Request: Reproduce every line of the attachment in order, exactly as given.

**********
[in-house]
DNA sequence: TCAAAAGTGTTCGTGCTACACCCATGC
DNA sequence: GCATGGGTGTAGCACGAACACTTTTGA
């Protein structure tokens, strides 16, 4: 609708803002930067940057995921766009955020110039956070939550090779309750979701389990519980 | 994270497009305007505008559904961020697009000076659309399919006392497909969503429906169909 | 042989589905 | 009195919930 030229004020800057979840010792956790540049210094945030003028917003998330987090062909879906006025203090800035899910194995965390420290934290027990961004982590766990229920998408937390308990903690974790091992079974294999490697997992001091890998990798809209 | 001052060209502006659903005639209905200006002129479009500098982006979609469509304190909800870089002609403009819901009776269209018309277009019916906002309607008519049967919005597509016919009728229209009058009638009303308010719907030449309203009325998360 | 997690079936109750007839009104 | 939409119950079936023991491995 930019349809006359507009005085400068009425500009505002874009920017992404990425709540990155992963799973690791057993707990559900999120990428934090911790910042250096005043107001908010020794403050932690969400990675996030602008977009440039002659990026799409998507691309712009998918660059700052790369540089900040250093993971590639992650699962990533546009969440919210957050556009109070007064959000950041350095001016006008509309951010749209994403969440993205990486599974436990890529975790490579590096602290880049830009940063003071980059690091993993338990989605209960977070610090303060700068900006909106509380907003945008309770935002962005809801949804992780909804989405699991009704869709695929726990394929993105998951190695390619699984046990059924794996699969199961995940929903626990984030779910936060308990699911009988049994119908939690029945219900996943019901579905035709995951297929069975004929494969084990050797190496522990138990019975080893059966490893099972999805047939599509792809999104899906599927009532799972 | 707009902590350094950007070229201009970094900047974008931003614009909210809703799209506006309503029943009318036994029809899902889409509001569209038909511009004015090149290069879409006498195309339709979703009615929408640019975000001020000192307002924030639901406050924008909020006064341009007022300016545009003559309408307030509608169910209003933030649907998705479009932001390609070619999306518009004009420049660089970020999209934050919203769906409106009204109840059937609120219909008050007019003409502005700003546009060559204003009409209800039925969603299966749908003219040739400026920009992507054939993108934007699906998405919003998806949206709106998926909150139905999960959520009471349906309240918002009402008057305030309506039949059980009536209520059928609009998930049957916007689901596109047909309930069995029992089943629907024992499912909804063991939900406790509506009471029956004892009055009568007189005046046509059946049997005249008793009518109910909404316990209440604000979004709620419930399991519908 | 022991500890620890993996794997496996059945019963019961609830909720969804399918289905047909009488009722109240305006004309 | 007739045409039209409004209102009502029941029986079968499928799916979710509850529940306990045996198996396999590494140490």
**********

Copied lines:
[in-house]
DNA sequence: TCAAAAGTGTTCGTGCTACACCCATGC
DNA sequence: GCATGGGTGTAGCACGAACACTTTTGA
């Protein structure tokens, strides 16, 4: 609708803002930067940057995921766009955020110039956070939550090779309750979701389990519980 | 994270497009305007505008559904961020697009000076659309399919006392497909969503429906169909 | 042989589905 | 009195919930 030229004020800057979840010792956790540049210094945030003028917003998330987090062909879906006025203090800035899910194995965390420290934290027990961004982590766990229920998408937390308990903690974790091992079974294999490697997992001091890998990798809209 | 001052060209502006659903005639209905200006002129479009500098982006979609469509304190909800870089002609403009819901009776269209018309277009019916906002309607008519049967919005597509016919009728229209009058009638009303308010719907030449309203009325998360 | 997690079936109750007839009104 | 939409119950079936023991491995 930019349809006359507009005085400068009425500009505002874009920017992404990425709540990155992963799973690791057993707990559900999120990428934090911790910042250096005043107001908010020794403050932690969400990675996030602008977009440039002659990026799409998507691309712009998918660059700052790369540089900040250093993971590639992650699962990533546009969440919210957050556009109070007064959000950041350095001016006008509309951010749209994403969440993205990486599974436990890529975790490579590096602290880049830009940063003071980059690091993993338990989605209960977070610090303060700068900006909106509380907003945008309770935002962005809801949804992780909804989405699991009704869709695929726990394929993105998951190695390619699984046990059924794996699969199961995940929903626990984030779910936060308990699911009988049994119908939690029945219900996943019901579905035709995951297929069975004929494969084990050797190496522990138990019975080893059966490893099972999805047939599509792809999104899906599927009532799972 | 707009902590350094950007070229201009970094900047974008931003614009909210809703799209506006309503029943009318036994029809899902889409509001569209038909511009004015090149290069879409006498195309339709979703009615929408640019975000001020000192307002924030639901406050924008909020006064341009007022300016545009003559309408307030509608169910209003933030649907998705479009932001390609070619999306518009004009420049660089970020999209934050919203769906409106009204109840059937609120219909008050007019003409502005700003546009060559204003009409209800039925969603299966749908003219040739400026920009992507054939993108934007699906998405919003998806949206709106998926909150139905999960959520009471349906309240918002009402008057305030309506039949059980009536209520059928609009998930049957916007689901596109047909309930069995029992089943629907024992499912909804063991939900406790509506009471029956004892009055009568007189005046046509059946049997005249008793009518109910909404316990209440604000979004709620419930399991519908 | 022991500890620890993996794997496996059945019963019961609830909720969804399918289905047909009488009722109240305006004309 | 007739045409039209409004209102009502029941029986079968499928799916979710509850529940306990045996198996396999590494140490």